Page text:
Woods adapting as Masters nears
There was that same old final-round confidence that always used to fit Tiger Woods like his custom-made bright red shirt and black pants. Last Sunday, there were the same old roars and the same old big television ratings as Woods won an official PGA Tour event for the first time in 30 months.
If, a week from Sunday, he wins a fifth Masters title and 15th major championship, there will be many who say, “Same old Tiger.”
Except that Woods will know better.
As he heads to Augusta National this week, bringing the same old torrent of attention with him, Woods is dealing with changes inside him and around him. “This is the start of his second career because of getting over the shame, getting over the past, starting anew,” said Curtis Strange, who captained the 2002 U.S. Ryder Cup team and will call the Masters on ESPN.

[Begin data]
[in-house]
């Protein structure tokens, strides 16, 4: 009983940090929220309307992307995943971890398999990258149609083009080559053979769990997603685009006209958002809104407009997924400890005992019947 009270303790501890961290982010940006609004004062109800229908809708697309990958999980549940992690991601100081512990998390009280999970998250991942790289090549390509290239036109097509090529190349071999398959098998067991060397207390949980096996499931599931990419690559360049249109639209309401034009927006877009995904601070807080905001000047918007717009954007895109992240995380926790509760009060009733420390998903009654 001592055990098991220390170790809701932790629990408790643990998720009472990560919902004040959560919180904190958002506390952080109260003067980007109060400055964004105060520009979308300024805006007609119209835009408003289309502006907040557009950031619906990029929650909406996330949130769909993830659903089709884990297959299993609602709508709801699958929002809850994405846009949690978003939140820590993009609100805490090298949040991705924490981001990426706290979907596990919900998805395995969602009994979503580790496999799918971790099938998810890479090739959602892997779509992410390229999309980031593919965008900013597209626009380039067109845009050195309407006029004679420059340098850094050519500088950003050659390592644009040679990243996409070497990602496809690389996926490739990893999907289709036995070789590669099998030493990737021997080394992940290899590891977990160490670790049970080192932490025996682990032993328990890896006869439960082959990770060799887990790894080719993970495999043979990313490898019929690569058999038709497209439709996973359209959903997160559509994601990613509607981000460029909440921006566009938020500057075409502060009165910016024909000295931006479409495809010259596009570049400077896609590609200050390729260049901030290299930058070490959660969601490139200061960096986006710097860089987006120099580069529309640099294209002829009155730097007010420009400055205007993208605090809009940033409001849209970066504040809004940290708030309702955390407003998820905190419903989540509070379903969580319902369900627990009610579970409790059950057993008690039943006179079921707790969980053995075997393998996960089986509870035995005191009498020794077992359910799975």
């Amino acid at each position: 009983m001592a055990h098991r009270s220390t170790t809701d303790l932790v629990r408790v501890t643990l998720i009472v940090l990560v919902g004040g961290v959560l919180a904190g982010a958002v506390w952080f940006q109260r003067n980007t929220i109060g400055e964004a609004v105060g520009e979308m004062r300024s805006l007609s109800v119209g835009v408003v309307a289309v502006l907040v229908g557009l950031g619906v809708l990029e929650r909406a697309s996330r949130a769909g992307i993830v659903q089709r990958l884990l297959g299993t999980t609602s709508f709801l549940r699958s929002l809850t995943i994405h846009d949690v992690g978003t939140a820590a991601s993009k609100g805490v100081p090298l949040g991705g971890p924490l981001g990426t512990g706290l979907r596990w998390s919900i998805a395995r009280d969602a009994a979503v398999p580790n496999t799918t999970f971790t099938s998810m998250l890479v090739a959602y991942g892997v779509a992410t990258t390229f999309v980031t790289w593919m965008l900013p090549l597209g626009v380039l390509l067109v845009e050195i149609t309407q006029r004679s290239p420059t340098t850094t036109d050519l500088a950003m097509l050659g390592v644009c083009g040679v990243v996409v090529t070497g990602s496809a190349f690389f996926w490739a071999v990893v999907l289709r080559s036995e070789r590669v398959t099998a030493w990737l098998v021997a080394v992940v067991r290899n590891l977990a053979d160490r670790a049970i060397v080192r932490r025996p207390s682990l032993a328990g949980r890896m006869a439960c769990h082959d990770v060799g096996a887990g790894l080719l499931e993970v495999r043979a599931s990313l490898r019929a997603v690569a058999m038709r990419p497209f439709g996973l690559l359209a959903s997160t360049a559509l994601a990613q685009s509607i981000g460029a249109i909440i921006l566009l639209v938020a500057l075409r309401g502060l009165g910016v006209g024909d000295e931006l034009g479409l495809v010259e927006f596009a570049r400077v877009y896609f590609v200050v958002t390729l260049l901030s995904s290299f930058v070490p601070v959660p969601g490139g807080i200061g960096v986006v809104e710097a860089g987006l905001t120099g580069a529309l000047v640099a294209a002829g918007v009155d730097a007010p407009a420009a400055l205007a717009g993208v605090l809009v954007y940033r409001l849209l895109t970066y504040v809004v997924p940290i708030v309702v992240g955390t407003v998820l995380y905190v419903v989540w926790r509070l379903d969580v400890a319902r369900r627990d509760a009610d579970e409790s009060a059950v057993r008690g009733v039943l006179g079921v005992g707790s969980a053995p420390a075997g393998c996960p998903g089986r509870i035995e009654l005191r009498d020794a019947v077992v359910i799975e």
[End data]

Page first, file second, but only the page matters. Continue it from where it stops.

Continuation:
Whether the changes are good or bad, or too little or too much, is a matter of opinion. But change is there. And it seems that is just the way he likes it.
“He is the most engaged when he is changing. It’s when he is the most motivated. He likes to be working on things,” said Hank Haney, who represents one of the big changes after resigning as Woods’ swing coach in 2010 and being replaced by Sean Foley, who introduced Woods to a new swing that has begun to click.
Haney wrote in his new book, “The Big Miss: My Years Coaching Tiger Woods,” that Woods “never allowed himself to be satisfied.” At a breakfast gathering in Manhattan to promote the book Thursday, Haney spoke of his former pupil’s refusal to stand pat, be it in his workout regimen, his backswing or on a ski slope: “I really think it’s necessary for him to be great.”